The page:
Plausible arguments can be raised in support of each approach. For instance, parties opposing the filing of an involuntary petition, such as the debtors themselves, can argue that, as noted in Runaway, the language of §303(b)(2) should be interpreted to disqualify insiders in cases involving less than 12 creditors. Moreover, these parties can cite cases in which courts construed the corresponding Bankruptcy Act provision in the same fashion. See, e.g., Stevens, 150 F. 71. Finally, these parties can emphasize the point, apparently not raised in any published opinion, that §303(b) contains a specific subpart authorizing the filing of an involuntary petition against a partnership by its general partners, i.e., insiders. See 11 U.S.C. §303(b)(3); 11 U.S.C. §101(31)(C)(i) (defining general partner in debtor as insider where debtor is partnership). They can argue that if it had intended to allow all insiders, including corporate insiders, to file an involuntary petition, Congress could have easily included language to that effect in §303.
In contrast, insiders can argue that, as noted in Little Bldgs., the exclusionary language in §303(b)(2) should be interpreted to apply for counting purposes only. Further, they can emphasize that a consensus hardly existed among courts with respect to the issue of insiders' eligibility under the Act to file an involuntary petition; in fact, some courts found insiders eligible. See, e.g., J.J.S. Co. v. Sacks (In re J.J.S. Co.), 445 F.2d 138, 139 (7th Cir. 1971) ("While 11 U.S.C.A. §95(e)...excludes shareholders, officers and directors in the computation of the number of creditors of a bankrupt for the purposes of determining how many creditors must join in the petition, it does not serve to disqualify an officer, director or shareholder as a petitioning creditor."), citing Winkleman v. Ogami, 123 F.2d 78, 80 (9th Cir. 1941).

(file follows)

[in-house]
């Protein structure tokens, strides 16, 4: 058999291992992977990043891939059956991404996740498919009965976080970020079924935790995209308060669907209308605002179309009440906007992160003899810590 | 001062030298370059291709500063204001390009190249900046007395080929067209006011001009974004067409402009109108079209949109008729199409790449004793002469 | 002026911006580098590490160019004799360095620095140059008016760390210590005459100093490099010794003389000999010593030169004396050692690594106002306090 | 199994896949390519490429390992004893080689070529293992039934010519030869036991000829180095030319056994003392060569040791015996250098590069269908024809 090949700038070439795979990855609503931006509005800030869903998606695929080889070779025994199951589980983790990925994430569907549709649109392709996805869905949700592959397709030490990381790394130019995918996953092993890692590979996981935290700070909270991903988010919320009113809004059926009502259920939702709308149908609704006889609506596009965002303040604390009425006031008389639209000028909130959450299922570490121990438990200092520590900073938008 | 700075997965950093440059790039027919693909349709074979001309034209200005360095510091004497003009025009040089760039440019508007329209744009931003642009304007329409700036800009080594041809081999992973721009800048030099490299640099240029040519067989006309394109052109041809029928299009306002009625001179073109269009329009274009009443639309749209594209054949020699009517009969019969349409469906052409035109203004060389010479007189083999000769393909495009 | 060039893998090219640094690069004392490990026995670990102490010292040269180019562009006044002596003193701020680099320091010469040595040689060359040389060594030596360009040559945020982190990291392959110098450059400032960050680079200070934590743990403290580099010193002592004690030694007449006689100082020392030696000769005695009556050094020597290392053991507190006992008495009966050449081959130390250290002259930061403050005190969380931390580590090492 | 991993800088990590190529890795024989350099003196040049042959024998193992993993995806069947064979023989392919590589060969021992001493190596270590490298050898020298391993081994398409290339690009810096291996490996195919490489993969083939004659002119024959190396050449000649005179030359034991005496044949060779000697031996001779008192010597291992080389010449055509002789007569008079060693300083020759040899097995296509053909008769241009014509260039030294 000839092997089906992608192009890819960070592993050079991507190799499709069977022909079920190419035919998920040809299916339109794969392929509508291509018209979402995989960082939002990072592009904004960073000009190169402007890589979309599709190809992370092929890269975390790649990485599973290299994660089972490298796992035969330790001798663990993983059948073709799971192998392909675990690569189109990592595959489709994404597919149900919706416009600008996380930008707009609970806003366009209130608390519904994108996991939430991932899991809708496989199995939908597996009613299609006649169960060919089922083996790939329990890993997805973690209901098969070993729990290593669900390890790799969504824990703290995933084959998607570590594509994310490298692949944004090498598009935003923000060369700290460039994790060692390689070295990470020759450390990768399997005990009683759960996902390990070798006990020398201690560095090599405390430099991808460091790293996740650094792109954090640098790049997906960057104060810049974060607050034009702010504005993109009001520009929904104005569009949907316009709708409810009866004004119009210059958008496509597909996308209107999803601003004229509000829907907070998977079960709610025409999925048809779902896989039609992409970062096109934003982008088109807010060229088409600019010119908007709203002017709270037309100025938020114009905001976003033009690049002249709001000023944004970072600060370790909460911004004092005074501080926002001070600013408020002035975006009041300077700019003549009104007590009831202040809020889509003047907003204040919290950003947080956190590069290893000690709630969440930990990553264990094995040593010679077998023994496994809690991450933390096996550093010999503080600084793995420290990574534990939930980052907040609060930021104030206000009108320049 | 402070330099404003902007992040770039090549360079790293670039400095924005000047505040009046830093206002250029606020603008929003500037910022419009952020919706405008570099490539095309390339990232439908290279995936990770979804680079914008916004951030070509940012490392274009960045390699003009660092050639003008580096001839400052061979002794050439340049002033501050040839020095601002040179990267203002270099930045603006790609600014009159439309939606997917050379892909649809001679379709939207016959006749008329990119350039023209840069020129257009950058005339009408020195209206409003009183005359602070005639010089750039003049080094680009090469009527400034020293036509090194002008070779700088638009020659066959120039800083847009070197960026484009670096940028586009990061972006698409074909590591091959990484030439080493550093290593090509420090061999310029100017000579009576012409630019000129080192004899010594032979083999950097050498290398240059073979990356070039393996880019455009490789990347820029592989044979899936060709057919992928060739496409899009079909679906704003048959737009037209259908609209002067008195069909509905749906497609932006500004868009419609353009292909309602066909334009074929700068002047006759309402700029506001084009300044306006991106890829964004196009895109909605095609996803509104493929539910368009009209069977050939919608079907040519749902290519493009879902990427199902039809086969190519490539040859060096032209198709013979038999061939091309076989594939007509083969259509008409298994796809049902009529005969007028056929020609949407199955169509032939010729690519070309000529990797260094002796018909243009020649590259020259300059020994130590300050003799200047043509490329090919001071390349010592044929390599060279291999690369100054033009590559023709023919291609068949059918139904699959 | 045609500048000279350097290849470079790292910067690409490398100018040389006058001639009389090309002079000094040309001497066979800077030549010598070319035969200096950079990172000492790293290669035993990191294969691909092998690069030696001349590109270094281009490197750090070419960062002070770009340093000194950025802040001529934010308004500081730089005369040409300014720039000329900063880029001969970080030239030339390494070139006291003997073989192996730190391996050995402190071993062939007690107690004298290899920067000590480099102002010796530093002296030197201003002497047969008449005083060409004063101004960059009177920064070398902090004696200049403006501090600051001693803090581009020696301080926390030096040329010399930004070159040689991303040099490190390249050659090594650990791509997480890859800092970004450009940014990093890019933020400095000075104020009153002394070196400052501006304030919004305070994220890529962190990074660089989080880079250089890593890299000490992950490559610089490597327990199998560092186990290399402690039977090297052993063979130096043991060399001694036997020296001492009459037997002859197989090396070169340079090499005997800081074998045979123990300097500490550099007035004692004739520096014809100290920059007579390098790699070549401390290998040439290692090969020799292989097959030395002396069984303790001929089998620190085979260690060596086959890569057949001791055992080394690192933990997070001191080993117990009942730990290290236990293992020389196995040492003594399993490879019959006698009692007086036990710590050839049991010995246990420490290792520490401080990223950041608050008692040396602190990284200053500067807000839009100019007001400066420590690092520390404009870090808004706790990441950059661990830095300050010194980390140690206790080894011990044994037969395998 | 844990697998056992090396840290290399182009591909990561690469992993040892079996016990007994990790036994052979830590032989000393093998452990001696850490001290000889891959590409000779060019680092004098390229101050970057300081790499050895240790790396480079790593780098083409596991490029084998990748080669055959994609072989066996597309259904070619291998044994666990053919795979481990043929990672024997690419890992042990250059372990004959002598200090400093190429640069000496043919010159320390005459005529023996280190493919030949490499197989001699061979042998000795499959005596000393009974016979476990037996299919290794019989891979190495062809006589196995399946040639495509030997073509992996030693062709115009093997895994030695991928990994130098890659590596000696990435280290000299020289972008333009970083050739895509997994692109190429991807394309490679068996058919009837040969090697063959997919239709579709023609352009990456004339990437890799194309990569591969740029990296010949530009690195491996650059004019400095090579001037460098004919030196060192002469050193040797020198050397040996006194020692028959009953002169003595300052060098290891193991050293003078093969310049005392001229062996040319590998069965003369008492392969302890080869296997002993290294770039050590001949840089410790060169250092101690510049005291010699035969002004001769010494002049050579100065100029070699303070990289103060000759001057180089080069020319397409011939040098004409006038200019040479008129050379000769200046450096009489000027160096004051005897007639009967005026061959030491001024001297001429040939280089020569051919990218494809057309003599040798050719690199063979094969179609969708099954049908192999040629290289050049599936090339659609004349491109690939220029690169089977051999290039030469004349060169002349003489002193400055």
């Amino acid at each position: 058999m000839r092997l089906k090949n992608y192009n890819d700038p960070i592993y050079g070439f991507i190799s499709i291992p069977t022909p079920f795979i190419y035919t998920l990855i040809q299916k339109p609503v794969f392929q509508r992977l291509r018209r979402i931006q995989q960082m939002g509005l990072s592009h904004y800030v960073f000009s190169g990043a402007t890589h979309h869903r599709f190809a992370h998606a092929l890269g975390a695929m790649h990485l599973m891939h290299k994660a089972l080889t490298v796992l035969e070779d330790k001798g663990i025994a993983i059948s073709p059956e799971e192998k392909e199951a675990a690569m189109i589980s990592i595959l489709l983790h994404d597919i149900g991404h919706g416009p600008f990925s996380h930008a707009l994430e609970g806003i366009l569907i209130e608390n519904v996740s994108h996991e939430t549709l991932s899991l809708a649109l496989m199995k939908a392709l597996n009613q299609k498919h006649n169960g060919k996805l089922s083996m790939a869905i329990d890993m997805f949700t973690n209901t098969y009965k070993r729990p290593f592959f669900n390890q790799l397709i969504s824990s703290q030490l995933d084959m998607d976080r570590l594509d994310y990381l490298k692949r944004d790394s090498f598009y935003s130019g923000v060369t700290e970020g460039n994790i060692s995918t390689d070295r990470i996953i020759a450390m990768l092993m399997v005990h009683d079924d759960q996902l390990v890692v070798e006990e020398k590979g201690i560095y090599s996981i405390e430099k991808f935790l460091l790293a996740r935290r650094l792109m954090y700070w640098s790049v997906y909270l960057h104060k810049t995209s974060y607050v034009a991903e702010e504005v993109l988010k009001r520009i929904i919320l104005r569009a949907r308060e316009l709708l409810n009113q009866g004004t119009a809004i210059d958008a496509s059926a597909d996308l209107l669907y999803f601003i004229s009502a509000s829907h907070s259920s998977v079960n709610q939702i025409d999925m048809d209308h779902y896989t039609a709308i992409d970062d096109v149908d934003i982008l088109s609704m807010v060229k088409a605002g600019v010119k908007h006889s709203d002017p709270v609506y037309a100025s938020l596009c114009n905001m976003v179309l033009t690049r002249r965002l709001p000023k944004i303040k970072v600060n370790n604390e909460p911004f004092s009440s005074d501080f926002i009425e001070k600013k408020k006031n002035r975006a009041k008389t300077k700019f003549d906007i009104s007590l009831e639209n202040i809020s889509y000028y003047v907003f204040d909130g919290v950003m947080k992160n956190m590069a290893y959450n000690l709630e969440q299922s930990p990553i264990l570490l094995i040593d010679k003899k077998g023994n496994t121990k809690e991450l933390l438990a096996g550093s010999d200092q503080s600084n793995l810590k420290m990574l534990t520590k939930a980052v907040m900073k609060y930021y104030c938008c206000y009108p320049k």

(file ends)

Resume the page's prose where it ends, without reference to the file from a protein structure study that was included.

Yet another argument, apparently not raised in any published opinion, may carry the day. Transferees generally lack incentive to file an involuntary petition. See In re Syke Mktg. Corp., 11 B.R. 891, 897 (Bankr. E.D.N.Y. 1981) ("[A] creditor who is being paid lacks an incentive to join [or file] an involuntary proceeding because of the risk that a portion of his claim would be sought as a preference by the trustee while the balance of his claim would be discharged in bankruptcy."). Although one can contemplate situations in which they may have selfish reasons to file an involuntary petition, e.g., cases such as Runaway involving an internal struggle for control, insiders and employees generally also lack such incentive. See Id. ("Insiders who have become creditors of their businesses are deterred...from joining in [or filing] an involuntary petition."). Given this lack of incentive, one can argue that Congress could not possibly have intended that these parties should lack standing to file an involuntary petition. Indeed, it is for this very reason—lack of incentive—that these parties are excluded for counting purposes. See Id. at 897-98 (observing that Congress sought to avoid "collusion between the insolvent debtor and friendly creditors through which an involuntary petition might be defeated" and concluded, as a result, that "[t]hose who would be deterred from joining the effort to petition a debtor into bankruptcy...are not to be counted according to the dictates of §303(b)(2)").